In the olden days, tribal marks, especially the facial marks were fashionable. They were, perhaps, necessary in those days of slave raids when facial marks enabled captives to identify and socialize with their tribesmen and women wherever they found themselves. Apart from slavery, tribal wars prevalent in those days were major reasons for facial scarification. There were various tribal marks cut into the faces of members of various Biu groups to distinguish members of one clan or sub-clan from another clan lineage. The Babur/Bura bear makings of Biu, Bularaba, Dokshi or Rampta and these distinct marks were made on infants at each side of the mouth or nose or middle of the forehead, on the back, neck or shoulder.


The Babur/Bura people relied heavily on traditional birth delivery and post-natal care. A woman in labour would be attended to by three women. There will also be four men in the room. The husband would lean against the wall and hold his spouse to his chest. The others would equally assist as she was gently pressed. When the baby comes out and happened to be a girl, kongula (a piece of corn stalk) was split and used to cut the umbilical cord, if it was a boy,chara (weed for making arrow shaft) was used instead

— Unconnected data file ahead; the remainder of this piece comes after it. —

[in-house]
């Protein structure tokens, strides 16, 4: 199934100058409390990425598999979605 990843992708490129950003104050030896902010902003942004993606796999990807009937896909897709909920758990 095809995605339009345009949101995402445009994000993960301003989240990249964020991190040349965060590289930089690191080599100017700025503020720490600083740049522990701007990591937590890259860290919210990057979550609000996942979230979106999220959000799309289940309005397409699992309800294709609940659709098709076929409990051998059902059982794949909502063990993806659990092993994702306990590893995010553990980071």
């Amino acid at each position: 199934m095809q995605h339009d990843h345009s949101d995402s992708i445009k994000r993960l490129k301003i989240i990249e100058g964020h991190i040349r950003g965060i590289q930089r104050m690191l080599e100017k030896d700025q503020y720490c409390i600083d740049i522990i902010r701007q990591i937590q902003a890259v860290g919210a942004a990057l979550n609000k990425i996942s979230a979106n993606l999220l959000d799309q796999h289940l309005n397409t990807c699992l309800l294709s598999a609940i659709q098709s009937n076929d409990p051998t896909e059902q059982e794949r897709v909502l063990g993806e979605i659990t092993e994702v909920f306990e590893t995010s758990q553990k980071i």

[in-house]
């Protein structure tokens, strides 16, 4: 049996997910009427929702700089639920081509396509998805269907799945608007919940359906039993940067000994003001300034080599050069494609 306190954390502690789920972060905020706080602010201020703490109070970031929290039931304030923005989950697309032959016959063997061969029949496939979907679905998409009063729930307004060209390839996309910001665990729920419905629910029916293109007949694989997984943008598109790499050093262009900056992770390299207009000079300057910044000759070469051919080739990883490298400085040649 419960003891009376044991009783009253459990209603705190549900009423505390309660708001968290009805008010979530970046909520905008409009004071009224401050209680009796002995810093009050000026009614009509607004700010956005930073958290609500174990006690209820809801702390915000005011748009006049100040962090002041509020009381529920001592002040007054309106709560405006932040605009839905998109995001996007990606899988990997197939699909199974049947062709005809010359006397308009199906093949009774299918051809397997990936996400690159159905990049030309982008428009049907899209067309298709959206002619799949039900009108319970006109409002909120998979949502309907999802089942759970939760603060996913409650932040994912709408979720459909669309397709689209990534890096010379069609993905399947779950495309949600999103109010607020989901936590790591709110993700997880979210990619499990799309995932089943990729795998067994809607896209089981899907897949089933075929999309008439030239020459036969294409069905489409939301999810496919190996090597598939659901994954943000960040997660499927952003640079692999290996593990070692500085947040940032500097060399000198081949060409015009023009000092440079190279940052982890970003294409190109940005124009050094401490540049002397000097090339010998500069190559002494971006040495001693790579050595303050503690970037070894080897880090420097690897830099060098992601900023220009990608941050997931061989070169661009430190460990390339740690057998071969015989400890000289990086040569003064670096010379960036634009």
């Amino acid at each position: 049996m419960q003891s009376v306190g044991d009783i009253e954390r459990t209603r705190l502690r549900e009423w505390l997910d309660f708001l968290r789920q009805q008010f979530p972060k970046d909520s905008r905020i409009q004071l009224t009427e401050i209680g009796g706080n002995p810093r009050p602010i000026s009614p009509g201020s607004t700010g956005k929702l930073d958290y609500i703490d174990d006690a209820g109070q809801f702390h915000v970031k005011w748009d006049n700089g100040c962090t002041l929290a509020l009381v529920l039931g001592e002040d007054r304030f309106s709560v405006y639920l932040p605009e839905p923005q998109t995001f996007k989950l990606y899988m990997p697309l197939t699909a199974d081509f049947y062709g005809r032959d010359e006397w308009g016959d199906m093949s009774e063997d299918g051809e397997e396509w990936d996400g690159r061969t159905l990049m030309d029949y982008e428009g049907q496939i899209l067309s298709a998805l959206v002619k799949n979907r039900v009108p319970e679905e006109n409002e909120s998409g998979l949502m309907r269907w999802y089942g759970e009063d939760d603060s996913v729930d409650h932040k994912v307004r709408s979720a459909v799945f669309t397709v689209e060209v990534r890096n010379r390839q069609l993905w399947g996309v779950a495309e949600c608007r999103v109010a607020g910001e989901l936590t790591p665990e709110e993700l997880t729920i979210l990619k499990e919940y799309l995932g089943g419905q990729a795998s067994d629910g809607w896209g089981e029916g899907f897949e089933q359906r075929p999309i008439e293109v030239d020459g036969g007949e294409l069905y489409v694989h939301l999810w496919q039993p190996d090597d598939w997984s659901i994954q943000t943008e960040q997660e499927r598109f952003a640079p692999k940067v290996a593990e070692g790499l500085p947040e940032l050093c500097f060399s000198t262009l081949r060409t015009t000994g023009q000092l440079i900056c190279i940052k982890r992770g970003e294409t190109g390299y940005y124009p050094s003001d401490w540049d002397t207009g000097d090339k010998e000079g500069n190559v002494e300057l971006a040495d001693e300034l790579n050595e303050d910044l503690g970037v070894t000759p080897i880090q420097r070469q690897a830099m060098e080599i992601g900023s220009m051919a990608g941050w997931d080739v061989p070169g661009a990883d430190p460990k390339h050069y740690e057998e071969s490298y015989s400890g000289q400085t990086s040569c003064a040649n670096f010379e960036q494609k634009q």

In religious terms, the lifestyle of Babur/Bura is simple. Much of the traits were embedded in the traditional setting which encouraged peaceful co-existence and respect for the other person’s belief system. The influence of Islam and Christianity on the people has further shaped the way Babur/Bura interacts among themselves as well as with other people. The mixture of Christian and Muslim in one family is common. There is a preponderance of Christian in some areas due largely to their early contact with the foreign missionaries. Some parts of the Emirate are predominantly Muslim due largely to their exposure to Islamic influences.


To the tourist who may want to relish a taste of the local dish, there is a lot to choose from. Traditional food is mainly made out of grain yolom and trisha, particularly the red variety and corn flour. Soup in Biu land is made out of local legumes, vegetables, and beans (fresh or dried). Soup made of the same ingredients takes different name depending on whether it is prepared when fresh or dried. In dry season when fresh vegetables are scarce, soup is made mainly of dried stuff; it is nonetheless cherished as another delicacy for its sheer variety and taste. Common traditional soups include buraku,shaptan, mboha,sugwi,tabwa etc.